The countryside has quiet, there exists in the world many different types of silence, remember the old saying silence is golden, well sometimes it's only gold-plated and underneath that plate there lies another metal toxic in the awkwardness it produces between two people or more. And the awkwardness leaks out staining any conversation and making it difficult, making it a struggle and the silver of conversation isn't strong enough to break through it but this is not the kind of silence you will find in the countryside. There it is pure gold. It takes a while for a city dweller to come into this rhythm because it takes a while before you can appreciate that this silence of the country isn't just an absence of noise. It's not just that there aren't crowds of people pushing you around, just daring you to miss the spaces between, it isn't just that there isn't a constant stream of cars coming this way and that threatening to splatter you with more than just mud. At first it can be uncomfortable, even boring. But after a while it gets so peaceful, a silence of the soul. Have you ever been to a village where even the daily news of the country seems inconsequential? What do you care about what happens to the rest of the world when life is happening right then, right before your eyes and you can feel it and touch it and hear it and taste it. When life is as simple as waking up and waiting for the sun to rise so you can read, or when brushing shoes seems to hold the fullness of philosophy in the simple task of keeping yourself busy as you prepare for another day of toil. A point reaches where a meal is an event not just a prelude or an interlude. It's not something you do as you watch television or as you read, it's definitely not something you do as you text or surf, it can even become a solitary affair you and your food. You attacking mounds and mounds of nutrition without a distraction having devoted yourself entirely to the task at hand. To put it in your mouth to chew, to feel the taste as it passes up and goes down your taste buds, a little salty here a little peppery there, oh even some sweet and then you swallow and you take another spoonful. That moment when you devote yourself entirely to a task that was always harried that's when you can properly hear the silence of the countryside. Things fade away till its just you and maybe then you can come to realise that the silence over here isn't just a lack of noise but a lack of distraction, a lack of too much. Communing with yourself and your food or your work. Actually taking the time out of your night to go look at stars and think about things, to actually think about big things. It seems city dwellers have the strangest dreams, the brain trying to sort out the jumble of emotions, feelings, interests, commitments, things done, things not done, the urgent and the important as the brain filters out all of these it has no time to rest so even as you sleep you think of your day. You think of the people you saw and the things you did and you have these strange dreams that make no sense just like life. But in the country even waking moments can be devoted to thought and not just immediate thought about what you did today and what you need to do tomorrow, who you need to call and who you need to call you, but actual things, things like life and the way you should lead it, god and your relationship with him, your place in society and the place of society in making you into something you may not be but never had a chance to explore.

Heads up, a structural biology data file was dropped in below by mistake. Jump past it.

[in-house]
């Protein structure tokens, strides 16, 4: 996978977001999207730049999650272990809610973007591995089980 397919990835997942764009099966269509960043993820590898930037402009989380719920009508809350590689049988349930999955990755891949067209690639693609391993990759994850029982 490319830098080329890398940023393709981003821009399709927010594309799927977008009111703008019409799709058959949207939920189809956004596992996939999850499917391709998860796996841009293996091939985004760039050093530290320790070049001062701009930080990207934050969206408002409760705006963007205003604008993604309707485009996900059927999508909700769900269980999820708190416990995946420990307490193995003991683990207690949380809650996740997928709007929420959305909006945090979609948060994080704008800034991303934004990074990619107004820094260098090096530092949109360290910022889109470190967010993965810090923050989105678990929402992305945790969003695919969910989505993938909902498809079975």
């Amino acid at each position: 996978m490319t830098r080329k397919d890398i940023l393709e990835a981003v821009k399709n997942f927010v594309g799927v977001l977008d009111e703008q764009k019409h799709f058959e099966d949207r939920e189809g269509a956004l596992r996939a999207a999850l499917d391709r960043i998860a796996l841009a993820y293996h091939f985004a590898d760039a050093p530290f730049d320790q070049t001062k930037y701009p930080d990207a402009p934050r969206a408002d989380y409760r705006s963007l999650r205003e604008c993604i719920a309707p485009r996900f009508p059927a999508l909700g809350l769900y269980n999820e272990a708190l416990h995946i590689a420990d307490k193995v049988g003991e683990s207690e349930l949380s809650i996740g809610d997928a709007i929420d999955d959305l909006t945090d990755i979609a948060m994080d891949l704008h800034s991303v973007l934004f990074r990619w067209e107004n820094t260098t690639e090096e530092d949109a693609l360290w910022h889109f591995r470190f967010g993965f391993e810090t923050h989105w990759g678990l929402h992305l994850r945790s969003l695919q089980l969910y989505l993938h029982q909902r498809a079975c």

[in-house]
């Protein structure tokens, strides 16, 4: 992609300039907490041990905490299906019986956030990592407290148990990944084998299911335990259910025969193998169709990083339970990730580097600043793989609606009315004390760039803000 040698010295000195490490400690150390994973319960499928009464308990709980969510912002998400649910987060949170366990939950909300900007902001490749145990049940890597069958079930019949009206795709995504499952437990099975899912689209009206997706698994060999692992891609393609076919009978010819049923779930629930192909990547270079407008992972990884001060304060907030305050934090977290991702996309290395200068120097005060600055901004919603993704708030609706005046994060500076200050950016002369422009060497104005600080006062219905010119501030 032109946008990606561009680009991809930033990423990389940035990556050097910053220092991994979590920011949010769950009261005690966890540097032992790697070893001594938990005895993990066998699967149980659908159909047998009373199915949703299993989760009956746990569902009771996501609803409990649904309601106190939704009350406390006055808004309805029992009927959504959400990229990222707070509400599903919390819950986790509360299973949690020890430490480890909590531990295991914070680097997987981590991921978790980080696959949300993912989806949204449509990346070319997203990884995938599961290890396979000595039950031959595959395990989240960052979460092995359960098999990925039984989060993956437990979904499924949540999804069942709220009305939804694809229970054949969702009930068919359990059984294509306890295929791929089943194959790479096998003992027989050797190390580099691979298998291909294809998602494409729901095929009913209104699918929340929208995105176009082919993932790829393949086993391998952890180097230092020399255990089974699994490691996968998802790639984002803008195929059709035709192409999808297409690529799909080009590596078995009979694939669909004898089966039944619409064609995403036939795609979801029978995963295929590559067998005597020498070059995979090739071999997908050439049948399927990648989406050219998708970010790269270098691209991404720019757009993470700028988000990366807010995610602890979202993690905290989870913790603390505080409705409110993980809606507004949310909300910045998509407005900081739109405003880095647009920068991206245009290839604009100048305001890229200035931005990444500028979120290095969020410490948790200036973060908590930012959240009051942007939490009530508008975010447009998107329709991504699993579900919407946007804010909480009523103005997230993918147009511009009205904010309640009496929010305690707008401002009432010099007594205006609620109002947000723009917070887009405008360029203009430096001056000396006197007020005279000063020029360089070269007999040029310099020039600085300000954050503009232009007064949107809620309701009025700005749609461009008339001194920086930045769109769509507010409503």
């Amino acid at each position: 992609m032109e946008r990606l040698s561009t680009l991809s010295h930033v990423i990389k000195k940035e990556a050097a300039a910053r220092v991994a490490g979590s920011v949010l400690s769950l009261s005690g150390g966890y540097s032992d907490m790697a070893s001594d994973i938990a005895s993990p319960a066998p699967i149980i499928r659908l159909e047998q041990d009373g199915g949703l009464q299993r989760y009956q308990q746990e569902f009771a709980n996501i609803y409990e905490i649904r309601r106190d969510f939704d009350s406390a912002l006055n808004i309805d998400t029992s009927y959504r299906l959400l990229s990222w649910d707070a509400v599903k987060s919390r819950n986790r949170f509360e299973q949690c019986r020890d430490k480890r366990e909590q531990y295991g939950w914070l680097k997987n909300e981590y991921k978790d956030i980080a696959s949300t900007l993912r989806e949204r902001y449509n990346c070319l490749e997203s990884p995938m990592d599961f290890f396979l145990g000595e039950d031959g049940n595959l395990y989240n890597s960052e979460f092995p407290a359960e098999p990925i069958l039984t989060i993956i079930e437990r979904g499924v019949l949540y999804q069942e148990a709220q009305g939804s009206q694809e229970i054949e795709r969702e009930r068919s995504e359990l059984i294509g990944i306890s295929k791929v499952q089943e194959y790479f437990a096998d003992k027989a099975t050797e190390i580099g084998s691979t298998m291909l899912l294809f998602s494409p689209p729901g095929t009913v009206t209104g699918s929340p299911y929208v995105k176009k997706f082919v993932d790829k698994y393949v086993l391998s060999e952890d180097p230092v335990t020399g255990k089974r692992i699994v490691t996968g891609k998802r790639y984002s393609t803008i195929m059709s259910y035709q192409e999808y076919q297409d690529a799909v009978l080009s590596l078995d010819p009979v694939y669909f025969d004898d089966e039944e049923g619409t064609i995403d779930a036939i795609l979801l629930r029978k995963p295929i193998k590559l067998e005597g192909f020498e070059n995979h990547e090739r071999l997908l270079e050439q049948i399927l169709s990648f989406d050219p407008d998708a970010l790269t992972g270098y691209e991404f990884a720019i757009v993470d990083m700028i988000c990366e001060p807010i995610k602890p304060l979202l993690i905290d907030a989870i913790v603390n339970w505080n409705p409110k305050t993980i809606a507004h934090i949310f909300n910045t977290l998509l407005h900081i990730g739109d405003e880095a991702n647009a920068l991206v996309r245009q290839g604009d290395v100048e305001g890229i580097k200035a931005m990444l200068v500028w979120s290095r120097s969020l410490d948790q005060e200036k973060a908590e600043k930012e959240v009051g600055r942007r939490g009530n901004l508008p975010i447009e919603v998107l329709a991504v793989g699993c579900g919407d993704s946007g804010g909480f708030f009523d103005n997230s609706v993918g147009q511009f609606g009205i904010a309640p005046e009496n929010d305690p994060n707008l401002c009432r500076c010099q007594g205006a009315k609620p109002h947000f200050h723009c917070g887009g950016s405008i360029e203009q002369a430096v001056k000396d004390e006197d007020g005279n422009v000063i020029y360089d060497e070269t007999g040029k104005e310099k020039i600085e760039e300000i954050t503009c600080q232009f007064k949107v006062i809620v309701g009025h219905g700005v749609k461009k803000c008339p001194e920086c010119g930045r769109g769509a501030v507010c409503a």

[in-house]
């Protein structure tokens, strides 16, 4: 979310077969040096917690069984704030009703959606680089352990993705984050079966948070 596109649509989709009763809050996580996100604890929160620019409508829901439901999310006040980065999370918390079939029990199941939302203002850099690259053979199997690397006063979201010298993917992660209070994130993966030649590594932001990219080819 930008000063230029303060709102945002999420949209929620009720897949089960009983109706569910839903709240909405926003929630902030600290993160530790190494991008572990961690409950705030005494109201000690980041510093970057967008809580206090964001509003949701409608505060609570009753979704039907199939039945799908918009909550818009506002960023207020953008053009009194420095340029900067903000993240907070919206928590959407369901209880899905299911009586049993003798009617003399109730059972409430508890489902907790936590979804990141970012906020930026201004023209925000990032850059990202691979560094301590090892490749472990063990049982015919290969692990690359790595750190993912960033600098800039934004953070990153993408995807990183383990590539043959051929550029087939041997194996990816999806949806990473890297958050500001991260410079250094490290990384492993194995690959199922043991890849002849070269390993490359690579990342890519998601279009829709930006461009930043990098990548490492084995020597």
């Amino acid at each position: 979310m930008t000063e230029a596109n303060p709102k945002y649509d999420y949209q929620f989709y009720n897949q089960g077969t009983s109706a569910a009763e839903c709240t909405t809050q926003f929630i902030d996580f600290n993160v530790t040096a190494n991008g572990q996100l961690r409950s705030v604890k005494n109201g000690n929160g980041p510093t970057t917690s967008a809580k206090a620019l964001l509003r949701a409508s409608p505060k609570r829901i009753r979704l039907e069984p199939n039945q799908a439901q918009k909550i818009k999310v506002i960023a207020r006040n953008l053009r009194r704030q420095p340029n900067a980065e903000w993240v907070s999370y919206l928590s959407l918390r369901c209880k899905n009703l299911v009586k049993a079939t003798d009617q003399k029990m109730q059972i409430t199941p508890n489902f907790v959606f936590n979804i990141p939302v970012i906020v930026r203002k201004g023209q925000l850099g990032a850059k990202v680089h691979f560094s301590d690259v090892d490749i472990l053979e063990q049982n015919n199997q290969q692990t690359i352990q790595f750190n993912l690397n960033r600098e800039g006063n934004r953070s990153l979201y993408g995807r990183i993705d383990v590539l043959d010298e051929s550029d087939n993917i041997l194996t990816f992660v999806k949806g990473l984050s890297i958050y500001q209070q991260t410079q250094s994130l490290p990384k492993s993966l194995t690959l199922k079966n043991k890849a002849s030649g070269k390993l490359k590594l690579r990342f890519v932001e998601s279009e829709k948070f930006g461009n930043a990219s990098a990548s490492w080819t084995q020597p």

After a while the quiet can descend on you and take you over so completely. A feeling of contentment can spread from your bones to your toes but city dwellers can't let that last. You see after a while you think you're missing out on life. As if life is the pursuit of money or friends or sex, as if knowing what's happening internationally, economically, politically is more important than knowing what's happening inside you. And a tug comes, there’s a pull, a certain kind of gravity you can't deny that asks you back and you think you should leave. Its like noise fills our lives and we're so used to it doing that that silence feels empty. Its like you can't live forever without that bubble of noise above your head, forever expanding and contracting and then you come back and so many of the lessons you learn are left by the roadside, fodder for when you have more time. But there’s never more time. Not in the city.